Govt asks banks to be on alert as Cairn move looms

The government has told state-run banks to report any notification on the seizure of assets, worried about the wider fallout of an international court’s order for India to pay $1.2 billion in damages to Cairn Energy.

The effort is to try and stop any asset seizure by companies invoking bilateral investment protection treaties (BITs) as it could lead to a “damaging precedent", said a person privy to the development.

India asserts that damages cannot be sought under these treaties on tax matters, which are a sovereign function.

In February, the US District Court for Columbia issued a notice to the Indian government on a petition filed by Cairn Energy Plc and Cairn UK Holdings Ltd for enforcement of the arbitral award, court documents showed.

The award, given by the Permanent Court of Arbitration (PCA) at The Hague in December 2020, is for $1.2 billion, plus interest and cost.

“State-run banks have been asked to inform the finance ministry of any notification from any party regarding claims over assets. There is no instruction to withdraw funds from any account," said the person cited above.

The arbitration award has received attention at the highest level in the government, given the financial implications and the questions they pose on India’s sovereign right of taxation.

India’s bilateral investment protection deals were meant to increase the comfort and confidence of investors by assuring a level-playing field and non-discrimination in all matters while providing for an independent forum for disputes by arbitration

However, with investors invoking these clauses to seek damages, the government in 2015 terminated 73 such treaties to negotiate fresh ones that exclude taxation from their purview.

A second person, a government official, said that an analysis was done on whether bilateral investment treaties (BITs) have helped India.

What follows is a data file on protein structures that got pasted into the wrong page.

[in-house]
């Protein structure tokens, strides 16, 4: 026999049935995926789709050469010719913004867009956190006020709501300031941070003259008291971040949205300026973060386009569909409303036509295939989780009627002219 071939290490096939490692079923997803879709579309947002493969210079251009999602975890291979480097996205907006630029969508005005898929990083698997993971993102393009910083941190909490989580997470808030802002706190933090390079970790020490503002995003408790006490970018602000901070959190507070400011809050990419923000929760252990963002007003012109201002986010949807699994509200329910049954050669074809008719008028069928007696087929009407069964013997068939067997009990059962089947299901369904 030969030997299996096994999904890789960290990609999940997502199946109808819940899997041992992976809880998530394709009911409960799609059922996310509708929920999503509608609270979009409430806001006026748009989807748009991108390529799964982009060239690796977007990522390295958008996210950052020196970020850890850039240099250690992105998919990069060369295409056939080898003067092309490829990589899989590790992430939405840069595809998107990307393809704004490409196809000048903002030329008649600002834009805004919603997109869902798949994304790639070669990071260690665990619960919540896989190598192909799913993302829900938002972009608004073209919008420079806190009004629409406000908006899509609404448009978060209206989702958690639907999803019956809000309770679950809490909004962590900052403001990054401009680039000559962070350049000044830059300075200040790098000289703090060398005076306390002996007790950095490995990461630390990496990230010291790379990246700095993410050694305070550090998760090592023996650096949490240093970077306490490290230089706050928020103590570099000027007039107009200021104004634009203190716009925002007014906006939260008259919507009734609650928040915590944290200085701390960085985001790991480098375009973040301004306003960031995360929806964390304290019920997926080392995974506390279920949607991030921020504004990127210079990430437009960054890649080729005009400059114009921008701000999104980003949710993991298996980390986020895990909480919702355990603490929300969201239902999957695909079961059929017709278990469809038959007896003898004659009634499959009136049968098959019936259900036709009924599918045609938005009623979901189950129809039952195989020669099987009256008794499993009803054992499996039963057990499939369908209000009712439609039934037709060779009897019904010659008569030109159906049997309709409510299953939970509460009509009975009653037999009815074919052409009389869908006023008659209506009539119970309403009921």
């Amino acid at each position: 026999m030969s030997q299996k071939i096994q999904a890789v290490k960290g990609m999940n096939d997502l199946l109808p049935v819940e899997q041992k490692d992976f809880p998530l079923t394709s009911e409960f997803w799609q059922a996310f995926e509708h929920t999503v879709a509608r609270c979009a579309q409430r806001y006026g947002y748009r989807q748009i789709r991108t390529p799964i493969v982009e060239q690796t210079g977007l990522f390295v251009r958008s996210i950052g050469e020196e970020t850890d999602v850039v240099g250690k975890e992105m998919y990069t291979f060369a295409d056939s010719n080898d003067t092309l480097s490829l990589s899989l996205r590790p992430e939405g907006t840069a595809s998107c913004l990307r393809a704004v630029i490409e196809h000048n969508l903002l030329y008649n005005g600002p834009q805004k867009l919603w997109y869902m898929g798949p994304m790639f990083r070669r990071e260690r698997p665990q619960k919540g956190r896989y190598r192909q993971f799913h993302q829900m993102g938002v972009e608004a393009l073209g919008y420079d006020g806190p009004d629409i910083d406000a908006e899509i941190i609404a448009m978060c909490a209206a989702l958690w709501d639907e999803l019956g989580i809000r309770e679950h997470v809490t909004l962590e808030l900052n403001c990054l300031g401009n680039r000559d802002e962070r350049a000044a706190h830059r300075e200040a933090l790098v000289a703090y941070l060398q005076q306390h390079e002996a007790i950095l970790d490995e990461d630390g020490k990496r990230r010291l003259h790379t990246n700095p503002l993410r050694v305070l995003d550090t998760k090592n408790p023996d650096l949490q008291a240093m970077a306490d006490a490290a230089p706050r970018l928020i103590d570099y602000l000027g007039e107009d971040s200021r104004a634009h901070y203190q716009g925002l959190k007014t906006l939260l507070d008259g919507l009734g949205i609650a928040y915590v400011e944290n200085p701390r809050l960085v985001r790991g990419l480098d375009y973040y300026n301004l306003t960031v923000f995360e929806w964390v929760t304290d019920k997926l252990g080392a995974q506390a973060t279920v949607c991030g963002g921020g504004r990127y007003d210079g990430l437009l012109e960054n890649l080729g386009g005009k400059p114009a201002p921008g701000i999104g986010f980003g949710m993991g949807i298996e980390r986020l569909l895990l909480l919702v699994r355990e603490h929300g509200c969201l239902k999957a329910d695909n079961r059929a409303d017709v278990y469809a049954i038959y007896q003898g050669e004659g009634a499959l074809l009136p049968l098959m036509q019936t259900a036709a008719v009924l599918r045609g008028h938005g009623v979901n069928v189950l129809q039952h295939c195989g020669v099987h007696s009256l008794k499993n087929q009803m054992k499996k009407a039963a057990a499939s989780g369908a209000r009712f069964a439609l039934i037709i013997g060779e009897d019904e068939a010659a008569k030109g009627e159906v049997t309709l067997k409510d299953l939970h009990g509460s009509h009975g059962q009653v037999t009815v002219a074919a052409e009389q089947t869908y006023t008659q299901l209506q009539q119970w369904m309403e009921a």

“We have done an analysis. There is no correlation between BITs and the investments coming to the country. Today, we hardly have any BITs. But look at the flow of FDI and FPI (foreign direct and foreign portfolio investments) into the country. It is much higher," the official said.

“Investors take a calculated risk. Now, if you curtail sovereign authority, that is not fair. Not just India, most of the Western world has done away with BITs because this has become a source of arbitration, which no one likes."

Emailed queries sent to the finance ministry on Friday and Cairn Energy on Monday remained unanswered till press time.

India earlier offered to settle the dispute with Cairn Energy under the Vivad se Vishwas direct tax dispute settlement scheme.

The deadline for signing up under the scheme has now passed.

India’s dispute with Cairn is over an internal re-organization of the company’s India business in 2006-07 prior to its initial public offering. According to Cairn, the Indian government seized residual shares in Cairn India Ltd (acquired by Vedanta Resources) as well as a tax refund due to the British company, together amounting to approximately $1.4 billion.

The government alleges that Cairn did not pay taxes anywhere in the world on the gains that it made in India from the re-organization.